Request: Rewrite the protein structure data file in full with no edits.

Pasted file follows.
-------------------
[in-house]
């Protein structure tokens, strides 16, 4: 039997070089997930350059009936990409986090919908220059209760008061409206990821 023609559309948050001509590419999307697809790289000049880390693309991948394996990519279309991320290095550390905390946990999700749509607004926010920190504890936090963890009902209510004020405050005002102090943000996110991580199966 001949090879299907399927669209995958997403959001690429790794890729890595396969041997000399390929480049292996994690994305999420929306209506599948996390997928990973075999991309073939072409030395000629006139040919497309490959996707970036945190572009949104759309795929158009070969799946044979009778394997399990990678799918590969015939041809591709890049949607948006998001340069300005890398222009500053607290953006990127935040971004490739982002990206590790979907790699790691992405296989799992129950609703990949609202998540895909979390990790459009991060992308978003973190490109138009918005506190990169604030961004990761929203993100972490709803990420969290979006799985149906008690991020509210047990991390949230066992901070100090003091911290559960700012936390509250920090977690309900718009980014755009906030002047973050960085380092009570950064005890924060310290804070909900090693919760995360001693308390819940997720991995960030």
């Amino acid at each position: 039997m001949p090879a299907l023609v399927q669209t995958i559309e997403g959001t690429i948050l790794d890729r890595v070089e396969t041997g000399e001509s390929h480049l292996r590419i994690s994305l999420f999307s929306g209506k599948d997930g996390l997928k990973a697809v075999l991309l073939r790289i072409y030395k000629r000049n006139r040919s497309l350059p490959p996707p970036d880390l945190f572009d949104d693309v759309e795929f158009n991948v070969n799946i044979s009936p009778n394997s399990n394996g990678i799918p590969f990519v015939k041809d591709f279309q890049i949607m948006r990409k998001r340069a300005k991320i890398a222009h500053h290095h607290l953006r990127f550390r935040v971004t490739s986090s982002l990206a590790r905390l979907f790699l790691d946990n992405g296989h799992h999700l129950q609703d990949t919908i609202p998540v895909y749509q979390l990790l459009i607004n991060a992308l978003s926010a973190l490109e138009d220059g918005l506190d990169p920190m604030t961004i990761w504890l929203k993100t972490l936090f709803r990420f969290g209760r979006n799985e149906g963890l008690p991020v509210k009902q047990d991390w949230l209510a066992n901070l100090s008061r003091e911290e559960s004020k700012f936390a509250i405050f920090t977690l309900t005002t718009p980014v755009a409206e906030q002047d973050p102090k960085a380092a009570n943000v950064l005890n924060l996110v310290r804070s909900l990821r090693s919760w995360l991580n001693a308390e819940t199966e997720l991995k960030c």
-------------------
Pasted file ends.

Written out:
[in-house]
């Protein structure tokens, strides 16, 4: 039997070089997930350059009936990409986090919908220059209760008061409206990821 023609559309948050001509590419999307697809790289000049880390693309991948394996990519279309991320290095550390905390946990999700749509607004926010920190504890936090963890009902209510004020405050005002102090943000996110991580199966 001949090879299907399927669209995958997403959001690429790794890729890595396969041997000399390929480049292996994690994305999420929306209506599948996390997928990973075999991309073939072409030395000629006139040919497309490959996707970036945190572009949104759309795929158009070969799946044979009778394997399990990678799918590969015939041809591709890049949607948006998001340069300005890398222009500053607290953006990127935040971004490739982002990206590790979907790699790691992405296989799992129950609703990949609202998540895909979390990790459009991060992308978003973190490109138009918005506190990169604030961004990761929203993100972490709803990420969290979006799985149906008690991020509210047990991390949230066992901070100090003091911290559960700012936390509250920090977690309900718009980014755009906030002047973050960085380092009570950064005890924060310290804070909900090693919760995360001693308390819940997720991995960030």
């Amino acid at each position: 039997m001949p090879a299907l023609v399927q669209t995958i559309e997403g959001t690429i948050l790794d890729r890595v070089e396969t041997g000399e001509s390929h480049l292996r590419i994690s994305l999420f999307s929306g209506k599948d997930g996390l997928k990973a697809v075999l991309l073939r790289i072409y030395k000629r000049n006139r040919s497309l350059p490959p996707p970036d880390l945190f572009d949104d693309v759309e795929f158009n991948v070969n799946i044979s009936p009778n394997s399990n394996g990678i799918p590969f990519v015939k041809d591709f279309q890049i949607m948006r990409k998001r340069a300005k991320i890398a222009h500053h290095h607290l953006r990127f550390r935040v971004t490739s986090s982002l990206a590790r905390l979907f790699l790691d946990n992405g296989h799992h999700l129950q609703d990949t919908i609202p998540v895909y749509q979390l990790l459009i607004n991060a992308l978003s926010a973190l490109e138009d220059g918005l506190d990169p920190m604030t961004i990761w504890l929203k993100t972490l936090f709803r990420f969290g209760r979006n799985e149906g963890l008690p991020v509210k009902q047990d991390w949230l209510a066992n901070l100090s008061r003091e911290e559960s004020k700012f936390a509250i405050f920090t977690l309900t005002t718009p980014v755009a409206e906030q002047d973050p102090k960085a380092a009570n943000v950064l005890n924060l996110v310290r804070s909900l990821r090693s919760w995360l991580n001693a308390e819940t199966e997720l991995k960030c």